Technology is evolving faster than ever. As the hydraulics industry adapts to ever-changing product and machine design, we as an industry are counting on our engineers to continue developing better ways to bring more productive, more efficient machines to market and new ideas to the industry. Industrial machines and mobile vehicles now comprise a seamless blend of traditional hydraulic components managed and controlled by sophisticated electronic control systems. The engineers and technicians of today are now required to design, build, commission, maintain and trouble-shoot these advanced systems; they need to understand both disciplines – hydraulics and electronic controls – in order to work effectively and efficiently to maximise productivity and minimise downtime.
Industry evolution reflected in the workforce
It is no longer enough to be an excellent hydraulics engineer; as machine complexity increases, engineers now have to take a systems approach, knowing as much about controls and electronics as they once did about hydraulic and mechanical solutions. Twenty years ago, Eaton looked mostly for traditional mechanical engineers; today, Eaton increasingly looks for ‘mechatronics’ engineers – those who possess strong skills not only in the mechanical domain, but equally so in the embedded controls, software and electronics spaces to better serve the movement towards smarter and more complex machines.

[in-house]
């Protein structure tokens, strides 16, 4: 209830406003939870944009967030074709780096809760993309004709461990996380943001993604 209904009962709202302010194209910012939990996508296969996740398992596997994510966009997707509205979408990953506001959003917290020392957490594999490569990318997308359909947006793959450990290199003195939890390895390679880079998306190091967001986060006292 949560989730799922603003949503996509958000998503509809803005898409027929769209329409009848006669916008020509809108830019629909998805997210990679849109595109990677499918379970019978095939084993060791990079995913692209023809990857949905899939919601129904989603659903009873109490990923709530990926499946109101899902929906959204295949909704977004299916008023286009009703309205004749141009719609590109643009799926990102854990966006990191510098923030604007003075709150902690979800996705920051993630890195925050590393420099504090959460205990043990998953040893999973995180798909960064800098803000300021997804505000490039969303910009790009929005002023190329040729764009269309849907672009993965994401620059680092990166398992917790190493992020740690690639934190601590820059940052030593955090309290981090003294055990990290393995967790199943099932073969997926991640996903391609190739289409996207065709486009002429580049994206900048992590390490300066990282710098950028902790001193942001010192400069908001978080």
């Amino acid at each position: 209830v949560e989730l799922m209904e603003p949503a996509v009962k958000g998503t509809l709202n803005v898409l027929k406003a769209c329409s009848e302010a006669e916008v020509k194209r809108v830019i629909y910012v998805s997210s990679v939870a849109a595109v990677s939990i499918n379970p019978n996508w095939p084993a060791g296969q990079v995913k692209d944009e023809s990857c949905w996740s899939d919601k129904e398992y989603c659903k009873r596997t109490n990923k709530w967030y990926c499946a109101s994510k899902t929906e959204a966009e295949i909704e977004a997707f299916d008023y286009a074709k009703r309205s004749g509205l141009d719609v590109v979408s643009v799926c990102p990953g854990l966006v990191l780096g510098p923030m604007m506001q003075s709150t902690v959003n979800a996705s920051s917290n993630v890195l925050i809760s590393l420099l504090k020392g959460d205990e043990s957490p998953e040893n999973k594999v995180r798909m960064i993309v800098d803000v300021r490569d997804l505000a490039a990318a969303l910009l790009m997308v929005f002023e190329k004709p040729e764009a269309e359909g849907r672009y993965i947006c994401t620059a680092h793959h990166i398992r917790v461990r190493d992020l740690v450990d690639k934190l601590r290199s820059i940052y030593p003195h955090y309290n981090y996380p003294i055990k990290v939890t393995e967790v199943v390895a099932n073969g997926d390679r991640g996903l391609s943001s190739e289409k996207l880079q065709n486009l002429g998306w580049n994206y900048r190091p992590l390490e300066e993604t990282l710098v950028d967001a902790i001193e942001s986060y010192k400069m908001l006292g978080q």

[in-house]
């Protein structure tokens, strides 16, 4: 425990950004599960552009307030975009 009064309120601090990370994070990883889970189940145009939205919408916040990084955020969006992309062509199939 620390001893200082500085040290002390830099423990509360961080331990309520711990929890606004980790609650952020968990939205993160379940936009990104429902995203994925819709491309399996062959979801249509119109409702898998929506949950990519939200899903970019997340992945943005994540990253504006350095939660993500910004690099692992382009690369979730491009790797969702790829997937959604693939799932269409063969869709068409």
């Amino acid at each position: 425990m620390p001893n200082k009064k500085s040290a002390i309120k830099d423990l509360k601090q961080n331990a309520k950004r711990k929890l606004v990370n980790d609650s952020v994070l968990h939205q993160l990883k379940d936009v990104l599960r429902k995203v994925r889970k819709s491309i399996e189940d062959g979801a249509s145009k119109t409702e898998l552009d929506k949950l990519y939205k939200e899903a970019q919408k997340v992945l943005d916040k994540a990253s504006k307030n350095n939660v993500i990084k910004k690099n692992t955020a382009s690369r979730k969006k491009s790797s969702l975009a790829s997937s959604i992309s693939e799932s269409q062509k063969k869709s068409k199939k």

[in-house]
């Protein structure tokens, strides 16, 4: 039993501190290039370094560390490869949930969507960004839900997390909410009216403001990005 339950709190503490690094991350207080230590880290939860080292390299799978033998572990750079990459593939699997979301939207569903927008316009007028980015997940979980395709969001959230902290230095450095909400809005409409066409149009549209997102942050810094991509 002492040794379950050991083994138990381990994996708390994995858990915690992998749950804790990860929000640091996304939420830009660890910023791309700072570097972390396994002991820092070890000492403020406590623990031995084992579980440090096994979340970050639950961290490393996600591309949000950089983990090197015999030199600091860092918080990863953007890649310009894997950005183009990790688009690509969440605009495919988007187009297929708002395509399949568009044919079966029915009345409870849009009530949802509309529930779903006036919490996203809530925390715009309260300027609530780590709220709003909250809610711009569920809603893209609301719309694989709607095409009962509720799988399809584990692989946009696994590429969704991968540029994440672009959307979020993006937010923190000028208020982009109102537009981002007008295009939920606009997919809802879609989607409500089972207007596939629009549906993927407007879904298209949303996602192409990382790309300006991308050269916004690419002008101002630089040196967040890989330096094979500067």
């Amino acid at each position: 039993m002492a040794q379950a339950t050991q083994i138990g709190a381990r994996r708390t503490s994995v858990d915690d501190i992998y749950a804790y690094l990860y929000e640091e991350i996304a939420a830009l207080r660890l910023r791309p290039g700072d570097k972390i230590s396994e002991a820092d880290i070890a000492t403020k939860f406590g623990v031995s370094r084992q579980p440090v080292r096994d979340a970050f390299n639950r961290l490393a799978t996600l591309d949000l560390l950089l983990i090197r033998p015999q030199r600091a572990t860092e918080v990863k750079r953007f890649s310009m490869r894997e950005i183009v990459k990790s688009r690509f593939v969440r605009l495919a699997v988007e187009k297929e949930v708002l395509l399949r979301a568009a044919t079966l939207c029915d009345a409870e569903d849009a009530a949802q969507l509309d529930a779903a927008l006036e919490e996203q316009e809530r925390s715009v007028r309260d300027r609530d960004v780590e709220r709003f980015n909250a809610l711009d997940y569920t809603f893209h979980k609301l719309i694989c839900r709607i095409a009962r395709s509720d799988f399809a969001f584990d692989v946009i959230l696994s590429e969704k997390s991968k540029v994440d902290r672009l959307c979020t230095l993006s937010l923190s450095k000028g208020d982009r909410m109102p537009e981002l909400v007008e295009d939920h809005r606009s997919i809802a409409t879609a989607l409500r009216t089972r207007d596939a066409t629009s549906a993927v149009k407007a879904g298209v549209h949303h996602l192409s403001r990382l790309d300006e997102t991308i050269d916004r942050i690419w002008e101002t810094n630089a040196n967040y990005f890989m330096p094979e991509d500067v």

This latest industrial evolution has also seen the engineering profession transition from focusing primarily on the work behind the machines to serving as a knowledge resource for people and companies. Today’s hydraulic engineers must have the technical know-how, but must also be able to communicate, collaborate and work well in a team – especially with customers and consultants. An engineer with a great idea still needs group input and expertise to turn it into reality.
As much as a strong engineering education and effective communication skills will launch a career, continuous professional improvement will keep it going. As engineers, we work to envision the future through our product plans and technology road maps, but where we will be five or ten years from now is truly unknown. The ability for hydraulics engineers to understand and incorporate both mature and emerging controls technologies such as Variable Speed Drives, Bus Networks, Fibre Optics, Industry 4.0, Telematics, Prognostics and Diagnostic Health Monitoring, and Virtual Reality into new machines is absolutely required for continued success.
Considering an advanced education
New challenges and opportunities turn up every day, and hydraulic engineers must be able to build on what they know and use it to learn and create new solutions. Learning how to learn may sound silly, but it is critical as engineers drive the future of the industry and the machines we see all around us.